Tuesday, April 7, 2009

Preparing to go to Market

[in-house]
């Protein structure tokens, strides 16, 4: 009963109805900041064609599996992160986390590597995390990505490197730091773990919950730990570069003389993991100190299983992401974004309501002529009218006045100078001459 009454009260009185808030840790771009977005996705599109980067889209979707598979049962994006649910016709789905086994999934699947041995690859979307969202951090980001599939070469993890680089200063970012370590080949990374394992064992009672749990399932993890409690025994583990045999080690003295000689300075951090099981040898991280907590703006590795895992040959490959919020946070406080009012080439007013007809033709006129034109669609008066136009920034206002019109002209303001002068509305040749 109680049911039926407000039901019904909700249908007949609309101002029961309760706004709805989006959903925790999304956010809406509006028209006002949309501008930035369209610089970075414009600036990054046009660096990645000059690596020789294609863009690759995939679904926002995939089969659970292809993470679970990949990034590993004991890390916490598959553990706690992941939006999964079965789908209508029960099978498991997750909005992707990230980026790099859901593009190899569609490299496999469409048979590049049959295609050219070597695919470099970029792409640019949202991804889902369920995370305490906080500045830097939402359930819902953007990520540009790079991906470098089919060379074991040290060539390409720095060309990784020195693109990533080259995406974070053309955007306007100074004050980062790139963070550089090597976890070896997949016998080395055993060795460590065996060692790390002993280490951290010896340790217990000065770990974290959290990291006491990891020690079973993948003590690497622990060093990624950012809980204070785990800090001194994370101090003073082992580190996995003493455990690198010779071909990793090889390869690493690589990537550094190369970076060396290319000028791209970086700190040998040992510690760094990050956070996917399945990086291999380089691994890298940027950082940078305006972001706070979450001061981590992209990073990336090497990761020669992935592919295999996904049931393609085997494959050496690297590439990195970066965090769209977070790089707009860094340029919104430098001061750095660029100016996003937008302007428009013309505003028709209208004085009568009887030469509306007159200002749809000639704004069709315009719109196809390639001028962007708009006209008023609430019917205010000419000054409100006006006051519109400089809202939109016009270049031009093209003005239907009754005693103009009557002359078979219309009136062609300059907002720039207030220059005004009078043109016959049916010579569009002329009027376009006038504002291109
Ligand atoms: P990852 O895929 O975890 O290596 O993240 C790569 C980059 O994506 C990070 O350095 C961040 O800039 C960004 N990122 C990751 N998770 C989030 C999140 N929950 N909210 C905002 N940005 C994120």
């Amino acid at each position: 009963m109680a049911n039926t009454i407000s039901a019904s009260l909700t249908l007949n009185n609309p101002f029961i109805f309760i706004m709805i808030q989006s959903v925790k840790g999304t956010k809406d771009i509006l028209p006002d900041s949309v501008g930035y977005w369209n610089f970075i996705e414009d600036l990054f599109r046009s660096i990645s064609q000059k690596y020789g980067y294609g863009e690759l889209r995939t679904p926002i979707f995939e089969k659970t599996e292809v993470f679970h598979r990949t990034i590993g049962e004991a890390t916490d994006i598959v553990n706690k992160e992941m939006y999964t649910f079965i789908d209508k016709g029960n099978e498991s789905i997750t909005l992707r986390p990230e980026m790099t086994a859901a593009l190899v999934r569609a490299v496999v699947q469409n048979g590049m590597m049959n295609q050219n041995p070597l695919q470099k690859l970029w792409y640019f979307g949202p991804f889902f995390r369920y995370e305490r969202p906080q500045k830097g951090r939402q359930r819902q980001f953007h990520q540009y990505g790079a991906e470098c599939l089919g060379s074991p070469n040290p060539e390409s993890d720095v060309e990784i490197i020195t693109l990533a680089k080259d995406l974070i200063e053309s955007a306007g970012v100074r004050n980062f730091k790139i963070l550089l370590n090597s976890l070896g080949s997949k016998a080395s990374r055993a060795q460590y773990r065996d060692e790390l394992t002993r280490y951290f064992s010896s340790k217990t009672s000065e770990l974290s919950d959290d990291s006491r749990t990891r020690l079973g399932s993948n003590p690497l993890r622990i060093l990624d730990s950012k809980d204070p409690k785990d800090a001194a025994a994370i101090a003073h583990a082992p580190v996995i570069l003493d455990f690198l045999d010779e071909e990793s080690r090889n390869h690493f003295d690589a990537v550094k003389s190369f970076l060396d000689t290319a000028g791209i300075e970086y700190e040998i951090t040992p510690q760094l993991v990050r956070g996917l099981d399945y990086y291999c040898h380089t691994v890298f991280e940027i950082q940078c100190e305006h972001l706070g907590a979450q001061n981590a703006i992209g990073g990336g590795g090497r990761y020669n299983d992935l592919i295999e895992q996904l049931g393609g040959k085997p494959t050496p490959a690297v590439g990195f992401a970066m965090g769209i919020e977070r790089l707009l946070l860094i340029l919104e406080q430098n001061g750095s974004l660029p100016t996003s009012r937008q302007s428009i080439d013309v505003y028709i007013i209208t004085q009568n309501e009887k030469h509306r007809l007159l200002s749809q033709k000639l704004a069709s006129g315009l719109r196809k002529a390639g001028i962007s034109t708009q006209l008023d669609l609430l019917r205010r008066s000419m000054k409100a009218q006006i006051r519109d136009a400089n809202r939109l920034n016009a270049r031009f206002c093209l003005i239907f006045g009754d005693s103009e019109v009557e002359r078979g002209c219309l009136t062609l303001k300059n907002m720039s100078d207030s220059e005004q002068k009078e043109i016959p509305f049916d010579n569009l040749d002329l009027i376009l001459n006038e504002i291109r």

I spent a good portion of March getting some books and prints ready to go in front of the Kingston Farmers Market jury committee. I want to sell my work at the market this summer, but all participants need to be evaluated first (They seemed to like my stuff but I wondered at their judgement - one of the jurors spent a portion of my appointment upbraiding the previous entrant for her "disgusting" hemp perfume.) Kingston's Market is the oldest outdoor market in Ontario - over 200 years old - and features organic produce, crafts and other hippie shit (like hemp perfume). I already had some samples I could show, but I figured I'd use the scheduled appointment as a deadline and make some prototypes or mock-ups of notebooks I plan to create en masse this year. So, I got some beautiful paper from Talas and Japanese paper (for endpapers - shown above) from the wonderful Paper Place in Toronto. I completed five styles of notebooks; a blank one comprised of heavy, fine art drawing paper, a wine journal, a garden journal, a storyboard book, and a guitar tablature book, the last two of which were created using hand-carved rubber stamps. The wine and garden books were harder to complete - I ended up buying a laser printer in order to finish them, disliked the overall result, and returned the machine a few days later (thanks Staples!). The rubber stamp projects, on the other hand, were really satisfying, so now I'm leaning towards making all of the books with paper, boards, bookcloth, linen thread, glue, and stamps. While pouring over the website for Green Chair Press (I took a great letterpress class given by the proprietor while still living in Oakland), I decided that, instead of wine and garden books, I'll make a reading journal and a movie journal. For awhile, I tried to make a note on my computer of every movie I saw, where I saw it, when and what I thought of it but eventually abandoned the task. It's revived, though, in the form of a beautiful book you can toss in a bag and grab at the end of a theatre visit (or DVD) to preserve thoughts and responses (if the movie's worth it). The reading book will be organized along the same lines. It's funny how things stay with you. When I was a little kid, I liked to play library. This involved putting my books in a room and having my little friends come round and pick some out. Then, I'd stamp the return date on the inside using one of the many stamps I owned back then. If we ever wonder, as adults, how to occupy ourselves in fulfilling ways, we need only recall being 8 years old. I loved libraries, books, stamps, bacon, and musical theatre - none of that's changed.